If you have ever thought about turning your iPhone videos into a feature length film, then Steven Soderbergh‘s latest, “Unsane,” is here to inspire you.
Claire Foy stars in this thriller as Sawyer Valentini. We first meet Sawyer on a typical work day. She meets with her boss for a performance review, and his behavior suggests inappropriate intentions toward his newest employee. Sawyer is a recent transplant to the area, having moved to town because of problems with a stalker. Although, from her daily phone calls with her mother, it seems she never actually told anyone about those issues.
In an effort to stave off the never-ending anxiety, Sawyer visits a local psychiatrist. While attempting to set up a follow up visit, the doctor thrusts some “standard medical forms” into her hands and sends her off to the lobby where she completes the paperwork and inadvertently commits herself to a three day psych hold. And during a tumultuous first night, those three days are stretched into seven as she is deemed a danger to herself or others.
What follows is essentially two films smashed together into one. Both premises are interesting in their own right. Sawyer meets fellow patient Nate (Jay Pharoah), who is an undercover reporter digging into insurance fraud. Specifically the tricking of healthy people into involuntary commitment. And she also meets a night nurse (Joshua Leonard) whom she insists is the very stalker she recently escaped.
A film that looks at the potential for insurance fraud is fascinating and timely. Particularly when health care in general is such a vital topic. Likewise, the idea of a stalker trapping his victim in a mental health facility is scary and thrilling. The problem is, this film tries to do both, and ends up not doing either particularly well.
For one thing, the script—by Jonathan Bernstein and James Greer—shows its cards far too early. You learn right away whether or not the hospital is committing fraud. You learn after only a few scenes of wondering whether the nurse is actually Sawyer’s dreaded stalker. If only these mysteries had been drawn out a bit longer, it could have really taken this story to a new level of tension.
In the telling of these two separate stories, the narrative gets clunky and the pace is wildly inconsistent. The tension that remains is heightened by two things: Claire Foy’s terrific performance, and, oddly, Soderbergh’s use of those iPhones.
The entire film was shot with those brilliant little devices. Which has been done before to great effect. Sean Baker photographed his entire 2015 film “Tangerine” on iPhone. And it mostly works here, with “Unsane.” The tight, close-up angles interspersed with the use of fish-eye lenses to simulate hidden cameras and CCTV give the film a sense of claustrophobia that can be difficult to accomplish with standard equipment. But it also left the film unnecessarily jarring in places. At times it feels more like a gimmick than a carefully considered style choice. Still, Soderbergh is at his best when he’s being at least a little experimental, and he deserves praise for what he does here.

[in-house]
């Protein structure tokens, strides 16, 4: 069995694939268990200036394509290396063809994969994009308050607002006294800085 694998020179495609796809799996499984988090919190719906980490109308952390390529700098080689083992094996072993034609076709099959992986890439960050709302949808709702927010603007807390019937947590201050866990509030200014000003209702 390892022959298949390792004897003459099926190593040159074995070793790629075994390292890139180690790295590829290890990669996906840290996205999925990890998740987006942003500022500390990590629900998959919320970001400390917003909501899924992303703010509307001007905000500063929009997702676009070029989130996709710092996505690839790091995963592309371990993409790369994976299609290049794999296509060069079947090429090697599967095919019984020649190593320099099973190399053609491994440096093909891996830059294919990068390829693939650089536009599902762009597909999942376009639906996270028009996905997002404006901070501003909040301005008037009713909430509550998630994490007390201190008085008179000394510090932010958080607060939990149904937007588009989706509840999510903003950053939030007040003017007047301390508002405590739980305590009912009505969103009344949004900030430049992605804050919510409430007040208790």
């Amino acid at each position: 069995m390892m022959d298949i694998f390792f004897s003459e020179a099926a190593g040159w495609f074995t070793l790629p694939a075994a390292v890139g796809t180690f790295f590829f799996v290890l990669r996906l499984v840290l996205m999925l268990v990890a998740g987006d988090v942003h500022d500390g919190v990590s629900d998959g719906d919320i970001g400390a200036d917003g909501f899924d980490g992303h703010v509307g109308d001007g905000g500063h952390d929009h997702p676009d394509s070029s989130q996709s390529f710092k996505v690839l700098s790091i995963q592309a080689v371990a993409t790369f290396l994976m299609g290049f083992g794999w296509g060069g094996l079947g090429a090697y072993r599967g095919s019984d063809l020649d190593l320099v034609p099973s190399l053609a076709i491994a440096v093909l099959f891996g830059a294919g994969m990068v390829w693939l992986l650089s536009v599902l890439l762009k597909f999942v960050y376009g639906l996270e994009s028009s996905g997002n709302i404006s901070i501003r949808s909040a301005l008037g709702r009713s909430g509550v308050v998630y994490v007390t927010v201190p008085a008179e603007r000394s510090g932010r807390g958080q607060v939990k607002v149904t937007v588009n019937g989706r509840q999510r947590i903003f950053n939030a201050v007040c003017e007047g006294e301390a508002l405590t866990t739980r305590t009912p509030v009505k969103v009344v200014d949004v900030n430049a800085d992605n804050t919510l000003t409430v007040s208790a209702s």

“Unsane” truly rests, though, on a great performance from Claire Foy. She has demonstrated enormous talent through her role as Queen Elizabeth II on “The Crown,” and she was a treasure as Diana Cavendish in “Breathe.” Here, she takes that talent and goes in a new direction. Her Sawyer is not really a very likable person. She is demanding and sometimes a little rude. She refuses to play nice with anyone. Which, of course, is partly due to her traumatic past, and partly because she’s just kind of a cold person. And Foy gives you plenty of reason to care what happens to this woman, even if you don’t particular like her.
Joshua Leonard is also very good as the nurse/potential stalker. He is creepy in the right ways, never overplaying what could easily have just become a caricature.
Jay Pharoah was good while he was there. But we needed and deserved more of him. It was good to see him play a non comedic role. While you’re waiting for him to say something funny, he says something helpful instead. Hopefully we will get to see more diverse types of roles for him soon.
Juno Temple shows up in “Unsane,” too. Her Violet is very definitely not sane, and it would have been nice to explore more of that character. Sadly, Violet is reduced to little more than a plot device that pops onto the screen only when necessary to move a scene in a particular direction.
This is a film with a lot to offer, and a lot to distract. It is intentionally uncomfortable, but could have channeled that discomfort into a more focused way. The end result is that nothing feels finished, even when it is.